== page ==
# Question 3e769

Nov 11, 2016

$\rho = \frac{- \sin \theta + \sqrt[2]{{\sin}^{2} \theta + 80 {\cos}^{2} \theta}}{2 {\cos}^{2} \theta}$
for $0 < \theta < 2 \pi$

#### Explanation:

Starting from the equations of passage from cartesian (rectangular) to polar coordinates
$x = \rho \cos \theta$, $y = \rho \sin \theta$ and $\rho = \sqrt[2]{{x}^{2} + {y}^{2}}$

we can replace them inside the given equation and get

${\rho}^{2} {\cos}^{2} \theta + \rho \sin \theta - 20 = 0$ this can be seen as a second degree equation in the unknown $\rho$ that can be solved like this

$\rho = \frac{- \sin \theta \pm \sqrt[2]{{\sin}^{2} \theta + 80 {\cos}^{2} \theta}}{2 {\cos}^{2} \theta}$
that describes our function for $0 < \theta < 2 \pi$.

As long as the sign in front of the root is concerned, we have to consider that, according to its defintion $\rho$ must be positive for any $0 < \theta < 2 \pi$.
As a matter of fact the polar function describing the given function is the one with the plus sign linking the two terms at the numerator

$\rho = \frac{- \sin \theta + \sqrt[2]{{\sin}^{2} \theta + 80 {\cos}^{2} \theta}}{2 {\cos}^{2} \theta}$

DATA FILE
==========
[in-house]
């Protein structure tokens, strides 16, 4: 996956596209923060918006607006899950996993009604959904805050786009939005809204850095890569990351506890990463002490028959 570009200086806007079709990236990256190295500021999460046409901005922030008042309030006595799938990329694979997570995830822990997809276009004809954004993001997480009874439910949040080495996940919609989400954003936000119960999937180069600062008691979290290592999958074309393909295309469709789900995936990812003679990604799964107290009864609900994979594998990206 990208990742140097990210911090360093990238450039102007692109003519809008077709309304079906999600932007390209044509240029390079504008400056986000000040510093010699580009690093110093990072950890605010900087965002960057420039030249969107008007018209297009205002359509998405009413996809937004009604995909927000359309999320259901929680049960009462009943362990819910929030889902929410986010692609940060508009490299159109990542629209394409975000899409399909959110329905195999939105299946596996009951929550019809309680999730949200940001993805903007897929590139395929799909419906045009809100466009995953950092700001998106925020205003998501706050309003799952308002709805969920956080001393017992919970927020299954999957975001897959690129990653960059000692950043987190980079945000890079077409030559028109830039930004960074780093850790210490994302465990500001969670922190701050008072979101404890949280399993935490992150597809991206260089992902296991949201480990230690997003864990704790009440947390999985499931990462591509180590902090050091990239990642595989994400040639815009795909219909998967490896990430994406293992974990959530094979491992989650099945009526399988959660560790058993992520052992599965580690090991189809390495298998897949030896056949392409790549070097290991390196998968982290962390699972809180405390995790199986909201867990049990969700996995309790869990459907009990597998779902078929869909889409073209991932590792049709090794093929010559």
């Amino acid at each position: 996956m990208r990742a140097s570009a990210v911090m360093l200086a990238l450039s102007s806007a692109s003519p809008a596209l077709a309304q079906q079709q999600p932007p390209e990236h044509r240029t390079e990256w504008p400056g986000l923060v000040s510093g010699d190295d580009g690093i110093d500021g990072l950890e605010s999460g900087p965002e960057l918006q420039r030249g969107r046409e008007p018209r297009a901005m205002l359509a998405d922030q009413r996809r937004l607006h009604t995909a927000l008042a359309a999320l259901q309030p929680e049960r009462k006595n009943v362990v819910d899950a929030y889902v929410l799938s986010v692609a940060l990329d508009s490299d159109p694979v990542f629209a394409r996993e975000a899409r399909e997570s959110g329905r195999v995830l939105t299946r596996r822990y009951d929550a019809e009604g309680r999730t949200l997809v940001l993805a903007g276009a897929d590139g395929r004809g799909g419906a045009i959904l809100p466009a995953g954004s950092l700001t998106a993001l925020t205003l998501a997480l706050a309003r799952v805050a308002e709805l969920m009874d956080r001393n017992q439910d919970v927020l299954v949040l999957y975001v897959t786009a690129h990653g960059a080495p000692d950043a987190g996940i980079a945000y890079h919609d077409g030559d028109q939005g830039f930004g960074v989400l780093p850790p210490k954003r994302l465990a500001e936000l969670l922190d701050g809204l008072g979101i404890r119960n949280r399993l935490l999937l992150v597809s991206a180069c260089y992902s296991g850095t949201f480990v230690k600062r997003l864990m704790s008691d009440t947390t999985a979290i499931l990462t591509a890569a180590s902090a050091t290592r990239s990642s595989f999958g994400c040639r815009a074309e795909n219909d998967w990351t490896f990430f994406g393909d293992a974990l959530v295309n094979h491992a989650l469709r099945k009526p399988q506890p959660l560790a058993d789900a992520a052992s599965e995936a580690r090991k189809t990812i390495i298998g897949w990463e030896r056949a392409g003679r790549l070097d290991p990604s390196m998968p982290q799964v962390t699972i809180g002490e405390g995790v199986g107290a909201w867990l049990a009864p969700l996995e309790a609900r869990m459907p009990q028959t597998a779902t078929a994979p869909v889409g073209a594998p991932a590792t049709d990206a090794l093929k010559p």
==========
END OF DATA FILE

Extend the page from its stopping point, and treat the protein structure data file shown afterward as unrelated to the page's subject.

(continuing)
for $0 < \theta < 2 \pi$

Nov 11, 2016

Assuming that intended equation is ${x}^{2} + {\left(y - 4\right)}^{2} = {4}^{2}$, $r = 8 \sin \theta , \theta \in \left[0 , \pi\right]$. .

#### Explanation:

${x}^{2} + {\left(y - 4\right)}^{2} = {4}^{2}$ represents the circle , with center C(0, 4) and

Let O be the pole and $P \left(r , \theta\right)$ be any point on the circle.

OC=CP=4 and, easily, anglePOC=angleCOP-pi/2-theta.angle

OCP=2theta.

It is immediate from the isosceles $\triangle$,

$r = O P = \left(C P + C O\right) \cos \left(\frac{\pi}{2} - \theta\right) = 8 \sin \theta .$

However, the following method befits any circle, with given center

$O {P}^{2} = O {C}^{2} + C {P}^{2} - 2 \left(O C\right) \left(C P\right) \cos \angle O C P$

So,

r^2=4^2+4^2-2(4)(4)(2 cos^2theta-1))=64(1-cos^2theta)=64sin^2theta#

This is simply, $r = 8 \sin \theta , \theta \in \left[0 , \pi\right]$, for the whole circle.

not used $\left(x , y\right) = r \left(\cos \theta , \sin \theta\right)$ at all. If you use this, it is

relatively a short method, for this problem. I agree. Yet, what I did

was for vector orientation

Nov 11, 2016

Assuming the equation was ${x}^{2} + {\left(y - 4\right)}^{4} = 16$

$r = 8 \sin \theta$

#### Explanation:

$x = r \cos \theta$
$y = r \sin \theta$

${r}^{2} {\cos}^{2} \theta + {\left(r \sin \theta - 4\right)}^{2} = 16$
${r}^{2} {\cos}^{2} \theta + {r}^{2} {\sin}^{2} \theta - 8 r \sin \theta + \cancel{16} = \cancel{16}$
${r}^{2} \left({\cos}^{2} \theta + {\sin}^{2} \theta\right) = 8 r \sin \theta$
${r}^{\cancel{2}} = 8 \cancel{r} \sin \theta$
$r = 8 \sin \theta$